If you look back to my original questions ,and then look at Clevelands first post,you will see that he does not answer my questions,but ASKS ME questions.

So then in his last post ,he tells me not to answer his question with a question.

Come on mate,

So let him answer my original questions.

George had already answered your questions for you.
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« Reply #39 on: November 29, 2007, 02:06:52 AM »

So was Clevelands first post a reply to me or to George?

I believe it was to me.

He directs me to answer his questions,while before hand he responds to me with two questions,doesnt matter what the others have said,i respect their replies.

The point is Cleveland responded to me with Questions first,and then he gives it to me for doing the same.
 
My questions have been asked and i have read the responses and i like some of them and agree.

But I may ask again ,"When in fact is it a Disgrace ,as St Paul says ,for women to speak in the Church.?

Maybe its been answered ,"for those Prostitutes of Corinth to speak"

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« Reply #40 on: November 29, 2007, 02:11:30 AM »

I am somewhat surprised to read this. What percentage of Orthodox Christians are in favor of women priests? For R Catholics, the issue is said to be closed. For example, according to Pope John Paul II: "Wherefore, in order that all doubt may be removed regarding a matter of great importance, a matter which pertains to the Church's divine constitution itself, in virtue of Our ministry of confirming the brethren (cf. Lk 22:32) We declare that the Church has no authority whatsoever to confer priestly ordination on women and that this judgment is to be definitively held by all the Church's faithful."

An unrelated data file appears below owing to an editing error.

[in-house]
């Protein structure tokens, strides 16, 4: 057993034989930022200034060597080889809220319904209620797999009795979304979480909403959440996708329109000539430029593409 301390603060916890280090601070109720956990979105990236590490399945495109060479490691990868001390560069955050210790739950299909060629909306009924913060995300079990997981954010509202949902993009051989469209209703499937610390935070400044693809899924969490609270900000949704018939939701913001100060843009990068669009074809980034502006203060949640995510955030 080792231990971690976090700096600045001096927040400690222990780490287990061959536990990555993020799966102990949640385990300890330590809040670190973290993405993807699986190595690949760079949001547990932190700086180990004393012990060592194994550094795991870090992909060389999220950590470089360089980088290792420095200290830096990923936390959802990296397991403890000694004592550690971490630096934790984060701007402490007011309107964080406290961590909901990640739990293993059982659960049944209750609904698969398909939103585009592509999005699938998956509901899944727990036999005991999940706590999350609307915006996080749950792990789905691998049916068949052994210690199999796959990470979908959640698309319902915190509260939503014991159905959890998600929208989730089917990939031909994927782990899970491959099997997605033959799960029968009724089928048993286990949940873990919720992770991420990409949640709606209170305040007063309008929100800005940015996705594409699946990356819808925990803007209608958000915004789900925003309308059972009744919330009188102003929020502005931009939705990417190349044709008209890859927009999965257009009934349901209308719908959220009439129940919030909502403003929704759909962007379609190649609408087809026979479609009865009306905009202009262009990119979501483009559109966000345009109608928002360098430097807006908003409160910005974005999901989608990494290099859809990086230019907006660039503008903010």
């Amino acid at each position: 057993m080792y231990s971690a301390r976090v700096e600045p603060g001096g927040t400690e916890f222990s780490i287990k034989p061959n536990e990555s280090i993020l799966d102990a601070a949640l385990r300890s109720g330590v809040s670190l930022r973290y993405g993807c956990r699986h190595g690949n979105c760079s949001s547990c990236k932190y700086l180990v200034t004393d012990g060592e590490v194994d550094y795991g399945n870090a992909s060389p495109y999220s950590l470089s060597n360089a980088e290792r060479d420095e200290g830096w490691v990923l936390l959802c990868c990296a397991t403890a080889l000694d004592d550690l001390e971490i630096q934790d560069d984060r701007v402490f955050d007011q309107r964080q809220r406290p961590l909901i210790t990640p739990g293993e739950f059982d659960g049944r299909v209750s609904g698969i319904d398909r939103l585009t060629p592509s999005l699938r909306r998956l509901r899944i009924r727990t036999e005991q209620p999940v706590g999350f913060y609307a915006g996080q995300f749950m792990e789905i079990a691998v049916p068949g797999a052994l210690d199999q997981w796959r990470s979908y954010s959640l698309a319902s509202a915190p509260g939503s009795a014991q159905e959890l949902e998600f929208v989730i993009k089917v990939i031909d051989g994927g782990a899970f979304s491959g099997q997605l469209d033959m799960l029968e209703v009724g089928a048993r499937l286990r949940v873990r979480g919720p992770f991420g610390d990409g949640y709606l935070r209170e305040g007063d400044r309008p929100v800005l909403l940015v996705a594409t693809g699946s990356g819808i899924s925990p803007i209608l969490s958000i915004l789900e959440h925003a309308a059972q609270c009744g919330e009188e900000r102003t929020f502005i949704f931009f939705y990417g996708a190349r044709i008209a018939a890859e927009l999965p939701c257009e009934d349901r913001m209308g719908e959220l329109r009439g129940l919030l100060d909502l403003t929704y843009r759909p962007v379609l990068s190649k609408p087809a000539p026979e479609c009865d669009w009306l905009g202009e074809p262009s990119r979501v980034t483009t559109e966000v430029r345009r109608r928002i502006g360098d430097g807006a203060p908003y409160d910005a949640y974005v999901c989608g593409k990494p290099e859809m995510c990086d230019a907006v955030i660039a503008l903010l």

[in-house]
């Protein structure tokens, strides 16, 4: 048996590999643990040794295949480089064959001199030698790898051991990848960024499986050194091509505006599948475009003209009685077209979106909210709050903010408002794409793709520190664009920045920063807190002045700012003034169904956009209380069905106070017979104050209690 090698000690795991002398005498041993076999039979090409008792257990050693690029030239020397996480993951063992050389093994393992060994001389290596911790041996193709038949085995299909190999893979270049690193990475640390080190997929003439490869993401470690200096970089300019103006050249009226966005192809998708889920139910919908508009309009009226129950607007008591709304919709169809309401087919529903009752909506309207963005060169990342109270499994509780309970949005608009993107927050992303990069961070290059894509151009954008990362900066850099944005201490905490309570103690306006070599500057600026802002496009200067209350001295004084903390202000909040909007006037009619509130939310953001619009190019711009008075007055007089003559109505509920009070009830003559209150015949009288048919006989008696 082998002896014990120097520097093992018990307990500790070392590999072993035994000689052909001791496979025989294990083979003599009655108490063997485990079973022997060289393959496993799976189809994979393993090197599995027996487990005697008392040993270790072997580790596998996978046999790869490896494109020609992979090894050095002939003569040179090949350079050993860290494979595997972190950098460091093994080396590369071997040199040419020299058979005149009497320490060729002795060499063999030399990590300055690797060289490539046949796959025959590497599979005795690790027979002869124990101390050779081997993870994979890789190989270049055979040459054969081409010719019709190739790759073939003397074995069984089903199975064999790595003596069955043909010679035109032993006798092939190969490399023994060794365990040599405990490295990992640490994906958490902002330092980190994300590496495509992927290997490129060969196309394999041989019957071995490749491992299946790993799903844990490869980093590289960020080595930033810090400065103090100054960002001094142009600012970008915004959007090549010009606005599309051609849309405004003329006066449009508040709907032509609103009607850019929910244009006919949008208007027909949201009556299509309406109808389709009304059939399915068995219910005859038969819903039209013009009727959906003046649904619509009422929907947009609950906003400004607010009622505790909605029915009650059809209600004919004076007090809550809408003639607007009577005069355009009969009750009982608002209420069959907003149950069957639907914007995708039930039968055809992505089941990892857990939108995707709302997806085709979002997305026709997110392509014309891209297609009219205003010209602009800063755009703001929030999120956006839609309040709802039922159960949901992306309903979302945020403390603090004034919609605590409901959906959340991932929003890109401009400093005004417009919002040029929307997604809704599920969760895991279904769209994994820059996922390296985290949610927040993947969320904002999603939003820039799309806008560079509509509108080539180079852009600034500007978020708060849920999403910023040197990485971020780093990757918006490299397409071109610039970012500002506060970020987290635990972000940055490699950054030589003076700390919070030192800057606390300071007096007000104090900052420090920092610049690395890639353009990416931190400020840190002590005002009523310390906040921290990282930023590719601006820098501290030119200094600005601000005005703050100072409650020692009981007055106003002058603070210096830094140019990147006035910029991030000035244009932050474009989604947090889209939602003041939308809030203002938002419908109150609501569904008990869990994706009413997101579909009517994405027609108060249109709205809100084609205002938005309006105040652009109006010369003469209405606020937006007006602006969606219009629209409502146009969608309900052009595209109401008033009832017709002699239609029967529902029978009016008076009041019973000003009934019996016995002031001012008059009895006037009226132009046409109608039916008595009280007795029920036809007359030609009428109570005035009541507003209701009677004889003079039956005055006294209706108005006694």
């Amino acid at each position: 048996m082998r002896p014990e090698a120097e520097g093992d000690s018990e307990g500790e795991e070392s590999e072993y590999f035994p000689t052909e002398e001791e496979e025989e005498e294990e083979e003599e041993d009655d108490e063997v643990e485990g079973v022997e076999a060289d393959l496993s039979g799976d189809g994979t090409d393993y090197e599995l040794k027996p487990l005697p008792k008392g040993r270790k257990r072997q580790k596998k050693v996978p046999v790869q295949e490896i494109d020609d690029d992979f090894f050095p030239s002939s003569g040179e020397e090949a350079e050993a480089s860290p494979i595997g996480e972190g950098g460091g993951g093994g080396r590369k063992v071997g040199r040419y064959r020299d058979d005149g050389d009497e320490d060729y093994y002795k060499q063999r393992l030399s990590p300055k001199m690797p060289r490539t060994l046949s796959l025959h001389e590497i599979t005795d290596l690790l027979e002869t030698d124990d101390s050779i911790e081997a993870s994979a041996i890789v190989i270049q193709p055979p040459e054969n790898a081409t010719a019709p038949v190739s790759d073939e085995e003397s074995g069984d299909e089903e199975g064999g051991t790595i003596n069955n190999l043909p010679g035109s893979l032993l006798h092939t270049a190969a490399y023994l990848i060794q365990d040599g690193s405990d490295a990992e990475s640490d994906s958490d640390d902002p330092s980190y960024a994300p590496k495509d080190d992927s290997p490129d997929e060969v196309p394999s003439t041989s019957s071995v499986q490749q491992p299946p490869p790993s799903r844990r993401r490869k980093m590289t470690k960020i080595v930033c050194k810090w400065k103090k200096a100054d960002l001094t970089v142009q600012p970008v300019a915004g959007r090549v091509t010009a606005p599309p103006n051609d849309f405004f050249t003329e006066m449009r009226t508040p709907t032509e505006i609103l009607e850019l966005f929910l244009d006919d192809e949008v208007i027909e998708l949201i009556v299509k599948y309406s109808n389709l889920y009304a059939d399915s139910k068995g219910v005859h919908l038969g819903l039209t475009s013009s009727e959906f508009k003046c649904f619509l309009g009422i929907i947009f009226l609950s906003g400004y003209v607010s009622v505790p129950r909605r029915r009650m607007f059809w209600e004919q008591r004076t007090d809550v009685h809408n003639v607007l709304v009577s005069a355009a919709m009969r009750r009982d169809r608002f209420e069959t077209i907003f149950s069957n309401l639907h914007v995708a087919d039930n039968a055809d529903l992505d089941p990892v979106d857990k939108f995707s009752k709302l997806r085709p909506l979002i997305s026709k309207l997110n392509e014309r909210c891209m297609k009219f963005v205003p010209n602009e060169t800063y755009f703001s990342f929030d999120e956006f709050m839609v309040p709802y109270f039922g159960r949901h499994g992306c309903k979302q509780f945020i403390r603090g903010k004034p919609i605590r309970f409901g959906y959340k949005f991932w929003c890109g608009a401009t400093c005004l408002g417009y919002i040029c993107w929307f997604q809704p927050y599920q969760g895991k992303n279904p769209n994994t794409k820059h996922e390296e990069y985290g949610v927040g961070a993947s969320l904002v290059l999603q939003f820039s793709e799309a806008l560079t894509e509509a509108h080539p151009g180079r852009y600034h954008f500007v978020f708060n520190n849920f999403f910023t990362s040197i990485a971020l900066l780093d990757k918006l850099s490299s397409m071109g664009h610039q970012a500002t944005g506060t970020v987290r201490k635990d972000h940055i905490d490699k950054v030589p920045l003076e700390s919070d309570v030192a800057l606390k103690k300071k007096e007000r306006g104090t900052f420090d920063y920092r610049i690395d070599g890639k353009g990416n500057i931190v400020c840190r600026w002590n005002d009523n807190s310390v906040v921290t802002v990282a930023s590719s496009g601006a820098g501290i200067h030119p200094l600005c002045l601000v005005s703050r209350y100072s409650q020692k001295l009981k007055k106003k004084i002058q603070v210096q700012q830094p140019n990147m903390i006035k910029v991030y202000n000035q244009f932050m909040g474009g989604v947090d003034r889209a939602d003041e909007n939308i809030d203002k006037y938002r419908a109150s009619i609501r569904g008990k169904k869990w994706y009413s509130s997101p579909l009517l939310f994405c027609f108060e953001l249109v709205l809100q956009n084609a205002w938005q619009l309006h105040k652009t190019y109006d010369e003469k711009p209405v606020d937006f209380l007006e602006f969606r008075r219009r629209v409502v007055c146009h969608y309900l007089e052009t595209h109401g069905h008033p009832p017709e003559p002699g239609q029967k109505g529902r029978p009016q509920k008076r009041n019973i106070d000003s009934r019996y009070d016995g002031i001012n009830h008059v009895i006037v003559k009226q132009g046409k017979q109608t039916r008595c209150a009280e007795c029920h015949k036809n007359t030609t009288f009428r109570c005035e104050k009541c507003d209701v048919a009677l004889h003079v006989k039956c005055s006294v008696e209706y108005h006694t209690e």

http://en.wikipedia.org/wiki/Ordinatio_Sacerdotalis


A very small percentage. I am not for it. But I also do not believe women should be silent and only do their ministry in the parish kitchen. These super conservative Orthodox misogynists are a dying breed.
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« Reply #41 on: November 29, 2007, 02:19:48 AM »

But I may ask again ,"When in fact is it a Disgrace ,as St Paul says ,for women to speak in the Church.?

Maybe its been answered ,"for those Prostitutes of Corinth to speak"

cessante ratione legis cessat ipsa lex

So are you going to answer his questions now, or at least clearly state that you refuse to do so?
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« Reply #42 on: November 29, 2007, 02:26:40 AM »

i dont have to do anything for you buddy,

your pushing me to answer questions for somebody who originally didnt directly answer my questions.

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« Reply #43 on: November 29, 2007, 02:27:37 AM »

Dr. Valerie A. Karras discusses several of the ways that women have historically served in liturgical roles in her article "The Liturgical Functions of Consecrated Women in the Byzantine Church," originally published in Theological Studies, Vol. 66, 2005.

Dr. Karras often raises some legitimate points in her work.  Unfortunately, partly through the testimony and argument of other scholars I have found her to be one who has an "axe to grind" in ways that make it difficult for me to trust her objectivity.  
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« Reply #44 on: November 29, 2007, 02:29:33 AM »

i dont have to do anything for you buddy,

your pushing me to answer questions for somebody who originally didnt directly answer my questions.

No, you don't have to...and what exactly makes you think I really want you to? Every time you refuse to answer the reasonable questions directed at you you simply aid my cause and weaken your own. Even though I'm sure cleveland would rather engage you in honest dialogue than be party to my propaganda. Wink